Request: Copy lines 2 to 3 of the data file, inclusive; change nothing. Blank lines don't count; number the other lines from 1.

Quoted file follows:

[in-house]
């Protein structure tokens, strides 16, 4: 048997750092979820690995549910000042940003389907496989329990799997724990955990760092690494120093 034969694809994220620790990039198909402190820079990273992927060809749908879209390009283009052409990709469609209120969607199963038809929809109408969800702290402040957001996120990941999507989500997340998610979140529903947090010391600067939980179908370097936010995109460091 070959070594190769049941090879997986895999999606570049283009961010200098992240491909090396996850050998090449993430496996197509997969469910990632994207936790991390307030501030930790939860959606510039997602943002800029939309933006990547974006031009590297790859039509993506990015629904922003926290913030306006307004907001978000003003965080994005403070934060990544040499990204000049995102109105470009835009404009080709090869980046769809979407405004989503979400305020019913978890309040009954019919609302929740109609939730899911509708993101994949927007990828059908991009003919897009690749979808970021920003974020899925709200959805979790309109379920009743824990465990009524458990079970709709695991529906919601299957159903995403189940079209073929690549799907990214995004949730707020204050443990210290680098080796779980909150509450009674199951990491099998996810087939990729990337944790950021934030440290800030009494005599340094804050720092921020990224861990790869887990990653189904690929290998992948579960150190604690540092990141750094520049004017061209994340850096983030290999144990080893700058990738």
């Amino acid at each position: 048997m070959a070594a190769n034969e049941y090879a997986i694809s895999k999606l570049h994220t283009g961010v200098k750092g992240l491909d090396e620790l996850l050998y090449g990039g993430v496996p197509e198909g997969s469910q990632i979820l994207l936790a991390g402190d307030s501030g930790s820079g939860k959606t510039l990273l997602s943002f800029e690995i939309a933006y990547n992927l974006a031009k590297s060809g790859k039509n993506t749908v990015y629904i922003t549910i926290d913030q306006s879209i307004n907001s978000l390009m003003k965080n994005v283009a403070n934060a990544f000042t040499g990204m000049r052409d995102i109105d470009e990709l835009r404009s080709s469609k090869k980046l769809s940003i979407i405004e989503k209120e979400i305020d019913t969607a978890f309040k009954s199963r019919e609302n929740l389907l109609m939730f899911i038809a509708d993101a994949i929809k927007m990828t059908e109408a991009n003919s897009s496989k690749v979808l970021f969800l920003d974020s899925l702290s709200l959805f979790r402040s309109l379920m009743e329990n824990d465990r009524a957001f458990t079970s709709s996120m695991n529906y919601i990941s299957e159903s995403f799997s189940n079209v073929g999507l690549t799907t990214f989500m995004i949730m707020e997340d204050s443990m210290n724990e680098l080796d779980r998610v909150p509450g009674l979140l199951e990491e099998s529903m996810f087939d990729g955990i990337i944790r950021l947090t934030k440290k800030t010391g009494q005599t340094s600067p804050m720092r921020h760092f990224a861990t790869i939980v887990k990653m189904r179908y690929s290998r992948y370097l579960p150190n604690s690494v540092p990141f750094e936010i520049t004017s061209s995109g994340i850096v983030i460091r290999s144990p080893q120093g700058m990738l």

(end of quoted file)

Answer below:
């Protein structure tokens, strides 16, 4: 048997750092979820690995549910000042940003389907496989329990799997724990955990760092690494120093 034969694809994220620790990039198909402190820079990273992927060809749908879209390009283009052409990709469609209120969607199963038809929809109408969800702290402040957001996120990941999507989500997340998610979140529903947090010391600067939980179908370097936010995109460091 070959070594190769049941090879997986895999999606570049283009961010200098992240491909090396996850050998090449993430496996197509997969469910990632994207936790991390307030501030930790939860959606510039997602943002800029939309933006990547974006031009590297790859039509993506990015629904922003926290913030306006307004907001978000003003965080994005403070934060990544040499990204000049995102109105470009835009404009080709090869980046769809979407405004989503979400305020019913978890309040009954019919609302929740109609939730899911509708993101994949927007990828059908991009003919897009690749979808970021920003974020899925709200959805979790309109379920009743824990465990009524458990079970709709695991529906919601299957159903995403189940079209073929690549799907990214995004949730707020204050443990210290680098080796779980909150509450009674199951990491099998996810087939990729990337944790950021934030440290800030009494005599340094804050720092921020990224861990790869887990990653189904690929290998992948579960150190604690540092990141750094520049004017061209994340850096983030290999144990080893700058990738």
């Amino acid at each position: 048997m070959a070594a190769n034969e049941y090879a997986i694809s895999k999606l570049h994220t283009g961010v200098k750092g992240l491909d090396e620790l996850l050998y090449g990039g993430v496996p197509e198909g997969s469910q990632i979820l994207l936790a991390g402190d307030s501030g930790s820079g939860k959606t510039l990273l997602s943002f800029e690995i939309a933006y990547n992927l974006a031009k590297s060809g790859k039509n993506t749908v990015y629904i922003t549910i926290d913030q306006s879209i307004n907001s978000l390009m003003k965080n994005v283009a403070n934060a990544f000042t040499g990204m000049r052409d995102i109105d470009e990709l835009r404009s080709s469609k090869k980046l769809s940003i979407i405004e989503k209120e979400i305020d019913t969607a978890f309040k009954s199963r019919e609302n929740l389907l109609m939730f899911i038809a509708d993101a994949i929809k927007m990828t059908e109408a991009n003919s897009s496989k690749v979808l970021f969800l920003d974020s899925l702290s709200l959805f979790r402040s309109l379920m009743e329990n824990d465990r009524a957001f458990t079970s709709s996120m695991n529906y919601i990941s299957e159903s995403f799997s189940n079209v073929g999507l690549t799907t990214f989500m995004i949730m707020e997340d204050s443990m210290n724990e680098l080796d779980r998610v909150p509450g009674l979140l199951e990491e099998s529903m996810f087939d990729g955990i990337i944790r950021l947090t934030k440290k800030t010391g009494q005599t340094s600067p804050m720092r921020h760092f990224a861990t790869i939980v887990k990653m189904r179908y690929s290998r992948y370097l579960p150190n604690s690494v540092p990141f750094e936010i520049t004017s061209s995109g994340i850096v983030i460091r290999s144990p080893q120093g700058m990738l």